WASHINGTON (Reuters) - The United States has spent $550 million so far on military operations in Libya, but expects costs to stabilize at $40 million per month once U.S. forces are reduced and NATO takes over greater control, the Pentagon said on Tuesday.
The Defense Department said about 60 percent of the added costs were for missiles and bombs, with the rest for transporting troops to the region and combat operations.
NATO’s top operations commander told U.S. senators that the U.S. military operations in Libya, where Muammar Gaddafi is battling rebel forces seeking to oust the Libyan leader, had cost “hundreds of millions of dollars” so far.
“It’s fair to say that the operation will be in the hundreds of millions of dollars,” Admiral James Stavridis, who is NATO’s Supreme Allied Commander, Europe, and commander of U.S. European Command, said during testimony at the U.S. Senate.
Pentagon spokeswoman Navy Commander Kathleen Kesler said it was difficult to estimate future costs, but said the Pentagon expected to spend another $40 million in the coming three weeks as the United States reduces its forces in the region and NATO assumes more responsibility.
“Future costs are highly uncertain,” although the Pentagon expected ongoing operations in Libya to cost about $40 million per month, if U.S. forces stayed at the lower levels currently planned and the operation continued, she said.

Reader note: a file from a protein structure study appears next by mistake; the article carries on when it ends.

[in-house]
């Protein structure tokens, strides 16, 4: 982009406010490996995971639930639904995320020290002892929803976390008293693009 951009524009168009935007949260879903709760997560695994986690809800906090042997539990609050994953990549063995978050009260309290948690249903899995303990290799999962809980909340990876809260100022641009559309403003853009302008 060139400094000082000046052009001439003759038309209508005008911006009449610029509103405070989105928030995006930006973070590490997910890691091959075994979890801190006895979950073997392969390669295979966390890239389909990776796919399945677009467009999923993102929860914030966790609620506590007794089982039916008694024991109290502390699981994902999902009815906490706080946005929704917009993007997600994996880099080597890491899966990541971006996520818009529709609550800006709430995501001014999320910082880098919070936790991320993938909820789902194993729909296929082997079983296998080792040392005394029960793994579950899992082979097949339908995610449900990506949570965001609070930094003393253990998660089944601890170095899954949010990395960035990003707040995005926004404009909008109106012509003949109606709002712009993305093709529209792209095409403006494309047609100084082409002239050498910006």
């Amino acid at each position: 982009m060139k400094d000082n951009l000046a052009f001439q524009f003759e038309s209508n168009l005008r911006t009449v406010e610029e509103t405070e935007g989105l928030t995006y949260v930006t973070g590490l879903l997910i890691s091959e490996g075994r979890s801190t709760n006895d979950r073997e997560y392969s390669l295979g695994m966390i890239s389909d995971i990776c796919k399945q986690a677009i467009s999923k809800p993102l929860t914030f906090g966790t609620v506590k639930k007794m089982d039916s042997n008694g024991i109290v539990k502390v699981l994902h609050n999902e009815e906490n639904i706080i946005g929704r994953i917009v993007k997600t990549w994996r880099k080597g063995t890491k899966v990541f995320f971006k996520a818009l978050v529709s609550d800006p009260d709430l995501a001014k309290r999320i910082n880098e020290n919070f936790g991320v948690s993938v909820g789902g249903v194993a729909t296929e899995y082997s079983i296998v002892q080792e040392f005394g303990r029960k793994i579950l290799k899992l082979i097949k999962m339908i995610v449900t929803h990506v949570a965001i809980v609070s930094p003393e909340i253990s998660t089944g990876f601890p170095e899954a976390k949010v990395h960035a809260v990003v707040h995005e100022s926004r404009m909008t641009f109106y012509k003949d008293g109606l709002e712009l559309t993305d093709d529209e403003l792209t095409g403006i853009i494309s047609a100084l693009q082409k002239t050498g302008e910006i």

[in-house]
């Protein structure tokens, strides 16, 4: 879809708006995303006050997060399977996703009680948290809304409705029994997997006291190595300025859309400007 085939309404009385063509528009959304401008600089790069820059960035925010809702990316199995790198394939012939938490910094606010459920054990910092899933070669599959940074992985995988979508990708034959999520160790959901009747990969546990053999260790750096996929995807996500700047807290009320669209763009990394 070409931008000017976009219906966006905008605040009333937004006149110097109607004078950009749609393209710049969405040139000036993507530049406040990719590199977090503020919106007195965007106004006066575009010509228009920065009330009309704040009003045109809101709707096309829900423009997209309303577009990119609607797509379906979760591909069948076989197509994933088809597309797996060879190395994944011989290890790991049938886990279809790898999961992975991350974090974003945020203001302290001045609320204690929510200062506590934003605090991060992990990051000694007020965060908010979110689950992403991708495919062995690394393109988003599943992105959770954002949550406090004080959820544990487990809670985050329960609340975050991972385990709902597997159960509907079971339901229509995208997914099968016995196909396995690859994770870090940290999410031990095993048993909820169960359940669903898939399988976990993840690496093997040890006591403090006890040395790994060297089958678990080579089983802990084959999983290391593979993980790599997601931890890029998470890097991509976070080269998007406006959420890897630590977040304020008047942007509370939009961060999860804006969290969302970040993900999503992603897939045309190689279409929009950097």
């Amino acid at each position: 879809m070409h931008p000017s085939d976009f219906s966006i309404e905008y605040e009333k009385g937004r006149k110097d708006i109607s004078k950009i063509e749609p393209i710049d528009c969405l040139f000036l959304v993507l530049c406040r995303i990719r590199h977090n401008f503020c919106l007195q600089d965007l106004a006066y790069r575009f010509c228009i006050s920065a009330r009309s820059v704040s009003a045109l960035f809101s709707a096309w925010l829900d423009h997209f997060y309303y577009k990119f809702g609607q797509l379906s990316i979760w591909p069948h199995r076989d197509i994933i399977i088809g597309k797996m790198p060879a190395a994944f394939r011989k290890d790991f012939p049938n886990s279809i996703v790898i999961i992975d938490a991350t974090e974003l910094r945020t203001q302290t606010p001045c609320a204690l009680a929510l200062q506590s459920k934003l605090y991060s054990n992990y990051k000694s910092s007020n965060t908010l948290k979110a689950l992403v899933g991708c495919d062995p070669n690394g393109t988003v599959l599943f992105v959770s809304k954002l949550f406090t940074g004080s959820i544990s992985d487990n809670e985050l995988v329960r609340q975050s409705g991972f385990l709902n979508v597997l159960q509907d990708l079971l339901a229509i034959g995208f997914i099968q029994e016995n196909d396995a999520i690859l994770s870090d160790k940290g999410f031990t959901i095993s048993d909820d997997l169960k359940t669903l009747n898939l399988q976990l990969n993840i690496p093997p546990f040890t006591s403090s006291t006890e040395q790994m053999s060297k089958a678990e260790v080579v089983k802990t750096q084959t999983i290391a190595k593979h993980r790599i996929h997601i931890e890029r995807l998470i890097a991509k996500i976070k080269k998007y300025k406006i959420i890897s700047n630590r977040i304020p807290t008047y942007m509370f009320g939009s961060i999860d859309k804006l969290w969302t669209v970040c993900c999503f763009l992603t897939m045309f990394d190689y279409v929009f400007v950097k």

The estimates do not include the cost of the F-15 fighter plane that went down over Libya due to mechanical failure, Kesler said.
Defense analyst Byron Callan, at Capital Alpha Partners, said the military operations in Libya were not expected to have a material effect on U.S. defense stocks, especially now that aircraft have been positioned at bases in Italy, reducing in-flight refueling needs.
Callan said he did not expect the military action in Libya to disrupt Pentagon spending for procurement or research and development, but he also did not see it generating enough replacement orders for equipment to have U.S. defense company earnings.
Defense analyst Loren Thompson at the Virginia-based Lexington Institute said the actual amount being spent was much higher, after factoring in the cost of maintaining forces that could be deployed on a moment’s notice.
“So what looks like an inexpensive military operation in Libya is actually costing taxpayers about $2 billion per day, because that’s what the Pentagon and other security agencies of the federal government spend to maintain a posture that allows the military to go anywhere and do anything on short notice,” he wrote in a blog on the Forbes.com website.
Reporting by Susan Cornwell, Missy Ryan and Andrea Shalal-Esa; editing by Eric Beech and Gunna Dickson